Are Writing Prompts The Ultimate Hack To Tell Your Story?
You are a storyteller. You may not be a writer, but you still participate in storytelling every day. It happens whether you are aware of it or not. Your interactions with others as well as your actions when you are alone, all add up to tell your story. Now because you are living it, it can feel pretty mundane right? What’s so exciting about taking the bins out on Tuesday or cleaning up after the dog? I hear you. It’s not the picture of a glamorous life, but there is gold hiding among those daily tasks.
Recently my nieces found out that Mum grew up in a house without an indoor bathroom. The tub lived up in the laundry which was in another paddock and some distance from the home. And the toilet was in yet another paddock in the opposite direction. That felt pretty normal and mundane to Mum but for my nieces its a glimpse into another world. A strange and wondrous world that they had no idea existed. And on the chilly winter mornings, I’m pretty sure they are glad it no longer does!
So how can we harvest these gems from our lives to share with others? And how can we tell where they are in our story? How do we distinguish between the ordinary and the extraordinary?
Tell your story
The best way to find your shareable stories is to start writing. Sounds simple right? You might think that writing about yourself is going to be easy because you know the topic well. Really well. After all, who else could tell your story but you?
If you are anything like me then writing about yourself is the hardest topic of them all. I know too much about myself, and I tend to include far too many details. It’s so much easier to cut bits out of my ancestor’s stories than my own. And that’s why I love using writing prompts. The themed topics provide a starting point and make it easy not to overshare. After all, I only have to offer one answer to one question.
And let’s be honest, starting is the hardest part, right? I know that it is for me. I don’t want to tell you how much much time I spend typing and deleting that first sentence.
What is a writing prompt?
Merriam-Webster.com define a prompt as “to move to action” which is what we need. A prompt that is moving you towards being able to tell your story. Instead of getting descriptive with something like “It happened on a chilly March evening back in ’72“, you pick a question and answer it. Then another and another. By the time you run out, you’ll either have writing momentum or a complete life story.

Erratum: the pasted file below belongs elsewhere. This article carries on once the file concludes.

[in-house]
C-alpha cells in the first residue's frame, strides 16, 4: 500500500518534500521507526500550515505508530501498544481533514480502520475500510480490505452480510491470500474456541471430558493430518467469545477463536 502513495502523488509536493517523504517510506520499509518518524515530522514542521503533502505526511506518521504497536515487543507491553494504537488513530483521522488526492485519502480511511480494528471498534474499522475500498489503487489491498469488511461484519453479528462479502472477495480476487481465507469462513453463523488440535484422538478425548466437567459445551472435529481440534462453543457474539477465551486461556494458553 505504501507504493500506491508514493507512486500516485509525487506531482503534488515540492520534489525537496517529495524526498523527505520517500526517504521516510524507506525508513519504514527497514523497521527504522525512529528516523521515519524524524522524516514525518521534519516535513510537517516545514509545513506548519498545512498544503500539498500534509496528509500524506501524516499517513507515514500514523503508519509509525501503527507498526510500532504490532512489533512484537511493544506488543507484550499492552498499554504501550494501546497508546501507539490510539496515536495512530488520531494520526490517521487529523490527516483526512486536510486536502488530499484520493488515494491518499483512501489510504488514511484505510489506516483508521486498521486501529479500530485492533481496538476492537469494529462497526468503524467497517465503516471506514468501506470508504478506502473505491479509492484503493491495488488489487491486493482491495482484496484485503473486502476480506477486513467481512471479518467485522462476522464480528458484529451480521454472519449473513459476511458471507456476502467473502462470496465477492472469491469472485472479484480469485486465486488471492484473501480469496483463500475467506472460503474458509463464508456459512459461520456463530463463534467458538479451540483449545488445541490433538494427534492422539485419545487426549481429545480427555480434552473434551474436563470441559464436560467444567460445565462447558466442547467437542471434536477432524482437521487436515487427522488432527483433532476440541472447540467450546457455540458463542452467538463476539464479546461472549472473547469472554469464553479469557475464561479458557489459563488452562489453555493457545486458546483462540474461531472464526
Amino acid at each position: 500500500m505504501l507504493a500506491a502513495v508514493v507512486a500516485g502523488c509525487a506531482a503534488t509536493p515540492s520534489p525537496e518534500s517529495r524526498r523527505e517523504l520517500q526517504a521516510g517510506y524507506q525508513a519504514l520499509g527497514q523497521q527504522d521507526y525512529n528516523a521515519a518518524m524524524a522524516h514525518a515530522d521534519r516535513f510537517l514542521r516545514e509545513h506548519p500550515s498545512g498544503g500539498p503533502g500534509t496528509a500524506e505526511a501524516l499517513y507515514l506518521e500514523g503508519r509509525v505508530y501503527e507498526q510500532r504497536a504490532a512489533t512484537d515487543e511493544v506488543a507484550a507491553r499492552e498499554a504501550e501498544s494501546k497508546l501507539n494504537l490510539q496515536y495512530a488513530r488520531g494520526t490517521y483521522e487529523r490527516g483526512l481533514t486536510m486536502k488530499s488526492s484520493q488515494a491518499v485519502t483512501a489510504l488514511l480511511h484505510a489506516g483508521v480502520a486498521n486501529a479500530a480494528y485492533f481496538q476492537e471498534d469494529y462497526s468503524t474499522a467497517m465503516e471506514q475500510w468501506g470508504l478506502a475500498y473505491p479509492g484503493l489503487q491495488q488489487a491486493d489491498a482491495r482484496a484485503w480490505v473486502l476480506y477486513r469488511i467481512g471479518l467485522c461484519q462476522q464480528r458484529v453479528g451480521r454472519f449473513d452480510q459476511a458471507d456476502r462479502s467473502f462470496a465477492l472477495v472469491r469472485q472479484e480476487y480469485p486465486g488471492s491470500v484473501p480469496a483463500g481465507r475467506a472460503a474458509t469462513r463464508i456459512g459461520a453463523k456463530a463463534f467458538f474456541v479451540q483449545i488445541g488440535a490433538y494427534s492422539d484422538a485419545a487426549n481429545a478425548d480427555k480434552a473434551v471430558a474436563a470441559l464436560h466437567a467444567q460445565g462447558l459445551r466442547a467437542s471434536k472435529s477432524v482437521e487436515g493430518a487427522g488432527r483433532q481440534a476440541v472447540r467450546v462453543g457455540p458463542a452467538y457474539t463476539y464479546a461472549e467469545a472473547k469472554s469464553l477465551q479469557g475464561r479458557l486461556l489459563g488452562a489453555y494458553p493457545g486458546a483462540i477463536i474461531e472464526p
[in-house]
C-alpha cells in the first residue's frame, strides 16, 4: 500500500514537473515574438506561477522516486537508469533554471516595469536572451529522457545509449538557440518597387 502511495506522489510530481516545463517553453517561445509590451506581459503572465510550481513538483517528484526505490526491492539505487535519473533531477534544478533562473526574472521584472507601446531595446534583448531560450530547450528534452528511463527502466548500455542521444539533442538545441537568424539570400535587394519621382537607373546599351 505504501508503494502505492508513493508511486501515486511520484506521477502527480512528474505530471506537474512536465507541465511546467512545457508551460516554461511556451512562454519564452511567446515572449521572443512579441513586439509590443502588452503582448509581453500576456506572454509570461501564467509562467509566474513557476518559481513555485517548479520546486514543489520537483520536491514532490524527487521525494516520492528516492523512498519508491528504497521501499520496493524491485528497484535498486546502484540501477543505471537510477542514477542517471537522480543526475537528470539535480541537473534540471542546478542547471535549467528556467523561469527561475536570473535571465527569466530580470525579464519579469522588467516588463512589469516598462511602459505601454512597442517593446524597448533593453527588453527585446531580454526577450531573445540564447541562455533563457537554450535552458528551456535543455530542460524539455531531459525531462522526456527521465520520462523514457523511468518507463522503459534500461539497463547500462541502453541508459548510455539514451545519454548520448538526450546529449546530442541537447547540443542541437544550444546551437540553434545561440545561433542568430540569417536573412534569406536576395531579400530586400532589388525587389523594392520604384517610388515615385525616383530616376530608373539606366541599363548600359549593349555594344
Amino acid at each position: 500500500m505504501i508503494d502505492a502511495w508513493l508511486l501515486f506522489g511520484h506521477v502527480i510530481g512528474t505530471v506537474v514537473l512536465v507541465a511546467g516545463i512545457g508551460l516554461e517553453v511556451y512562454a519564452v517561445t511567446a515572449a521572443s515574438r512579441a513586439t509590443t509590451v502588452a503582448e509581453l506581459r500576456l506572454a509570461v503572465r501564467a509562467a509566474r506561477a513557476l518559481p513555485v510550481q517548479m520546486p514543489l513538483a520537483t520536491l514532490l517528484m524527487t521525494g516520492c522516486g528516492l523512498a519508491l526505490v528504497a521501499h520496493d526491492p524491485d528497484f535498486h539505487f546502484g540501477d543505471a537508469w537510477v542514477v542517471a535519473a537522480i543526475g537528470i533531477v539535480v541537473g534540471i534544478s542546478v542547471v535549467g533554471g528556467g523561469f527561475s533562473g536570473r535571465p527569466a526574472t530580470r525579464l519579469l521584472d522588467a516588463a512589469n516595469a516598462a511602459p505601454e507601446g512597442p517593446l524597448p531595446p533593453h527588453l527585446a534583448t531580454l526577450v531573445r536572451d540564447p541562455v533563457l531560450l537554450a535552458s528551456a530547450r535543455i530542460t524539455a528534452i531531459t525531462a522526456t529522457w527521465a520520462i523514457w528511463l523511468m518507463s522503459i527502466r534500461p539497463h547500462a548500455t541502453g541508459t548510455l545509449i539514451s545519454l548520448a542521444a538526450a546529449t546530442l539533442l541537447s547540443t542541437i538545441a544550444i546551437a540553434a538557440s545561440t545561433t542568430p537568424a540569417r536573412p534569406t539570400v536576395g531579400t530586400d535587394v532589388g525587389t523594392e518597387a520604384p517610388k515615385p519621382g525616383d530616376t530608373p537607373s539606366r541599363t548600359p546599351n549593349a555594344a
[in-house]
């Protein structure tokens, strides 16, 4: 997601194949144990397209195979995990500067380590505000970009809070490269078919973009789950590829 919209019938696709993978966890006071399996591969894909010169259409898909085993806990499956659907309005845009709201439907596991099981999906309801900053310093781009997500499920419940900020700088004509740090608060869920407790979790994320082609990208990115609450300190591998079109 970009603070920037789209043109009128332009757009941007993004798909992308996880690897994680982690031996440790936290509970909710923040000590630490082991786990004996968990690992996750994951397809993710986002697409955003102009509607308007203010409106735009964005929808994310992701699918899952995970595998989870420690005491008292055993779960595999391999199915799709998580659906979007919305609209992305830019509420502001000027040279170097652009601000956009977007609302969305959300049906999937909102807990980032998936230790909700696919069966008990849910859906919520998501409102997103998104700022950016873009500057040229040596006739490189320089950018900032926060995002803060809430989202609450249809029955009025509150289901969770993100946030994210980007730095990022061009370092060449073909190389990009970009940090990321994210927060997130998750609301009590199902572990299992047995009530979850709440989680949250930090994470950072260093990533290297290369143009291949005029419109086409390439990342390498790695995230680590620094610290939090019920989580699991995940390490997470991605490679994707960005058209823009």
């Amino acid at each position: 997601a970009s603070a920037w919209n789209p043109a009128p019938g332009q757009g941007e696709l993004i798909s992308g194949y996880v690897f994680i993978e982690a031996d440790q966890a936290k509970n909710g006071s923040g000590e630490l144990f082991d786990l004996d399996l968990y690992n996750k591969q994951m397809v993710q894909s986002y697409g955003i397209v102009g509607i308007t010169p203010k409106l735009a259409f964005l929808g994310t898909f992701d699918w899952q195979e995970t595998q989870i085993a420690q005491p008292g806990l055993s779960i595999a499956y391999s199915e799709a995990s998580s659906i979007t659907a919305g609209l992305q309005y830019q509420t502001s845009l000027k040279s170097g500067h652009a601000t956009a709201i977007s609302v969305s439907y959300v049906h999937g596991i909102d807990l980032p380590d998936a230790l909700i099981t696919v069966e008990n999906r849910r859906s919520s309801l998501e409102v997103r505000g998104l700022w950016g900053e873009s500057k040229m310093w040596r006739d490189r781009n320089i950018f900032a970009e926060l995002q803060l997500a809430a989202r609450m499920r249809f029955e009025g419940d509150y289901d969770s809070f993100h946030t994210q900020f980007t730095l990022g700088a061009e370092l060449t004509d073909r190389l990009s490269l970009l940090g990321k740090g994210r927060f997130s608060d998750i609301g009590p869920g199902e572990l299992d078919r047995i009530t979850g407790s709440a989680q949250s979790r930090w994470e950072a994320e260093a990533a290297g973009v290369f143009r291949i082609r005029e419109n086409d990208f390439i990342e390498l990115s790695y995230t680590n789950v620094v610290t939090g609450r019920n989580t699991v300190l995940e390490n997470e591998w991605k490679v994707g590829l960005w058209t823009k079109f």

Where to look for writing prompts
To find writing prompts you don’t have to go further than a google search. Just type in something like “personal storytelling prompts” and follow the leads. To give you a headstart though, I’ve added links to my two favourite sites.
- The NY Times Student Opinion | 650 Prompts for Narrative and Personal Writing
- FamilySearch #52stories
Both of these sites provide a list of prompts split into categories such as Childhood Memories or Events & Milestones. The questions are your prompt, and the groups will help you shape the story that you are telling.
Examples of some of the FamilySearch #52stories prompts
Writing prompts can start the conversation
What the best part of writing prompts is that you don’t have to apply them to just telling your story. Use them to help write about your ancestors. Or to start a conversation with your parents or siblings and hear their perspective. Writing prompts are powerful because they give us a place to start.
Now that the writing prompts have the words flowing don’t feel that you need to make this an essay. Get creative with your answers. Some of my favourite approaches are:
- create a book of your responses using either beautiful type or family photos that help tell the stories
- make a scrapbook album with one page dedicated to each question/answer
- become a video star and tell your story in an invite-only YouTube channel
- get everyone in your immediate family to answer the same question
There are so many creative ways to approach your storytelling. Try one or several and you could end up with a beautiful keepsake to gift to someone. Or even something to keep for yourself!
LET ME ASK YOU A QUESTION:
Have you tried using writing prompts to tell your or your ancestors’ story? Did having a question to answer help get your storytelling started? Start the conversation and share your thoughts in the comments below.